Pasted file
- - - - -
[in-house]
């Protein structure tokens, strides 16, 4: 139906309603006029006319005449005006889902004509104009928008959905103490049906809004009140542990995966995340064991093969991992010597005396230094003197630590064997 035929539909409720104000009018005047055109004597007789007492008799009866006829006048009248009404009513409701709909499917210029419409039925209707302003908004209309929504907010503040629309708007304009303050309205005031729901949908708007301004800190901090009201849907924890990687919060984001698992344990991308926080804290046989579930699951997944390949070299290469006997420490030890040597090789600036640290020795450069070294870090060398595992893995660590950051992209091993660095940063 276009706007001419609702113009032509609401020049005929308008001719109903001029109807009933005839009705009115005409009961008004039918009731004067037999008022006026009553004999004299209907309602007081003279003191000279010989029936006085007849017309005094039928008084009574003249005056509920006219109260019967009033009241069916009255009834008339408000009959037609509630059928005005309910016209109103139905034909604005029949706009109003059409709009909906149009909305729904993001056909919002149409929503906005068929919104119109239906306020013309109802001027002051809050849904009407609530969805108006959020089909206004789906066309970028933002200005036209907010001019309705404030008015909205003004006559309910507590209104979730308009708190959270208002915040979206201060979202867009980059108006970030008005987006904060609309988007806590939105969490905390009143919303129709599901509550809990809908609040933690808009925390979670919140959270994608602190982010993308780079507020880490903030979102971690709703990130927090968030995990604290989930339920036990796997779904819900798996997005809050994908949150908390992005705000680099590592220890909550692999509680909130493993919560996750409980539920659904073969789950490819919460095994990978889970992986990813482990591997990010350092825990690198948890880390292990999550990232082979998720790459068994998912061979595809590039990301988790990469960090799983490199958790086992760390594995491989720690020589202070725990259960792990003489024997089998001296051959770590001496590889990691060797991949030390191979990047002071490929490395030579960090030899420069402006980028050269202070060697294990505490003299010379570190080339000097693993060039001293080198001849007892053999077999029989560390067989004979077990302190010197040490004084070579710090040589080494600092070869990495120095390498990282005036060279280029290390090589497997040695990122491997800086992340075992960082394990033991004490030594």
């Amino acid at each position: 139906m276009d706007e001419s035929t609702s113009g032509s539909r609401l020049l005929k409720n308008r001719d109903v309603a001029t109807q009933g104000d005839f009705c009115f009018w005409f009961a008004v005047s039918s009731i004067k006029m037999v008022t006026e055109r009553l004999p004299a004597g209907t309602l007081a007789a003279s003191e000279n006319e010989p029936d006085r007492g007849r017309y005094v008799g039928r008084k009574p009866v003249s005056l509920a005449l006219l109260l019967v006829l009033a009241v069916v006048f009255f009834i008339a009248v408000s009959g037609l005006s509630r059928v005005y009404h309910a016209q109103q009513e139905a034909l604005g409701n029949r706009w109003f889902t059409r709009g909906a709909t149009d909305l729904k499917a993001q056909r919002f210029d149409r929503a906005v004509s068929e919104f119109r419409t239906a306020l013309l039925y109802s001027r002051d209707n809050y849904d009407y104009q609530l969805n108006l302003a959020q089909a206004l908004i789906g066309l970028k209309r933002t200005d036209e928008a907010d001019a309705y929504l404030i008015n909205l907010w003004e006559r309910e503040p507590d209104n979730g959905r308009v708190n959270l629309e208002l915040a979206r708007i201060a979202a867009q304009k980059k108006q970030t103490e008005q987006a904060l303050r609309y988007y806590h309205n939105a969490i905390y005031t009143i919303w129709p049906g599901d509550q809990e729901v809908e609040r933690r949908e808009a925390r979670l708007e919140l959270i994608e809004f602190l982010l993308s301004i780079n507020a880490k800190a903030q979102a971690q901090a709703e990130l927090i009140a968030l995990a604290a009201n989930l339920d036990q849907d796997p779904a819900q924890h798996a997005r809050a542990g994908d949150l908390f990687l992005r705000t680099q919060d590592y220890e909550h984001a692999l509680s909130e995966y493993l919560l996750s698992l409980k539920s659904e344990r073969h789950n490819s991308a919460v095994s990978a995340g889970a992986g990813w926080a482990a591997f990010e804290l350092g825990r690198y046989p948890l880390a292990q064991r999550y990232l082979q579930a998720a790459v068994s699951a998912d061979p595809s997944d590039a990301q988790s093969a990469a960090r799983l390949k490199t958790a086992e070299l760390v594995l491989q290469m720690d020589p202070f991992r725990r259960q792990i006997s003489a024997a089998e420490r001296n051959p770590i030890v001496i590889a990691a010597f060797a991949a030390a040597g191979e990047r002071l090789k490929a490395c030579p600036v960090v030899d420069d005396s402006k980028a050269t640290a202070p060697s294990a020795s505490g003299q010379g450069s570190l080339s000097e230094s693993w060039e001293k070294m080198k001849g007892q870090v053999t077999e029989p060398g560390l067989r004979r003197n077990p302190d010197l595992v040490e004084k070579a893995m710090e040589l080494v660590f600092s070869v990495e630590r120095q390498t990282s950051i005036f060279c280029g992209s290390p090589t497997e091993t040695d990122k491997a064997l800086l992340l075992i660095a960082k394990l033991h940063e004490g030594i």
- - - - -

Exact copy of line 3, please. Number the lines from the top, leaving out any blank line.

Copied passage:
């Amino acid at each position: 139906m276009d706007e001419s035929t609702s113009g032509s539909r609401l020049l005929k409720n308008r001719d109903v309603a001029t109807q009933g104000d005839f009705c009115f009018w005409f009961a008004v005047s039918s009731i004067k006029m037999v008022t006026e055109r009553l004999p004299a004597g209907t309602l007081a007789a003279s003191e000279n006319e010989p029936d006085r007492g007849r017309y005094v008799g039928r008084k009574p009866v003249s005056l509920a005449l006219l109260l019967v006829l009033a009241v069916v006048f009255f009834i008339a009248v408000s009959g037609l005006s509630r059928v005005y009404h309910a016209q109103q009513e139905a034909l604005g409701n029949r706009w109003f889902t059409r709009g909906a709909t149009d909305l729904k499917a993001q056909r919002f210029d149409r929503a906005v004509s068929e919104f119109r419409t239906a306020l013309l039925y109802s001027r002051d209707n809050y849904d009407y104009q609530l969805n108006l302003a959020q089909a206004l908004i789906g066309l970028k209309r933002t200005d036209e928008a907010d001019a309705y929504l404030i008015n909205l907010w003004e006559r309910e503040p507590d209104n979730g959905r308009v708190n959270l629309e208002l915040a979206r708007i201060a979202a867009q304009k980059k108006q970030t103490e008005q987006a904060l303050r609309y988007y806590h309205n939105a969490i905390y005031t009143i919303w129709p049906g599901d509550q809990e729901v809908e609040r933690r949908e808009a925390r979670l708007e919140l959270i994608e809004f602190l982010l993308s301004i780079n507020a880490k800190a903030q979102a971690q901090a709703e990130l927090i009140a968030l995990a604290a009201n989930l339920d036990q849907d796997p779904a819900q924890h798996a997005r809050a542990g994908d949150l908390f990687l992005r705000t680099q919060d590592y220890e909550h984001a692999l509680s909130e995966y493993l919560l996750s698992l409980k539920s659904e344990r073969h789950n490819s991308a919460v095994s990978a995340g889970a992986g990813w926080a482990a591997f990010e804290l350092g825990r690198y046989p948890l880390a292990q064991r999550y990232l082979q579930a998720a790459v068994s699951a998912d061979p595809s997944d590039a990301q988790s093969a990469a960090r799983l390949k490199t958790a086992e070299l760390v594995l491989q290469m720690d020589p202070f991992r725990r259960q792990i006997s003489a024997a089998e420490r001296n051959p770590i030890v001496i590889a990691a010597f060797a991949a030390a040597g191979e990047r002071l090789k490929a490395c030579p600036v960090v030899d420069d005396s402006k980028a050269t640290a202070p060697s294990a020795s505490g003299q010379g450069s570190l080339s000097e230094s693993w060039e001293k070294m080198k001849g007892q870090v053999t077999e029989p060398g560390l067989r004979r003197n077990p302190d010197l595992v040490e004084k070579a893995m710090e040589l080494v660590f600092s070869v990495e630590r120095q390498t990282s950051i005036f060279c280029g992209s290390p090589t497997e091993t040695d990122k491997a064997l800086l992340l075992i660095a960082k394990l033991h940063e004490g030594i």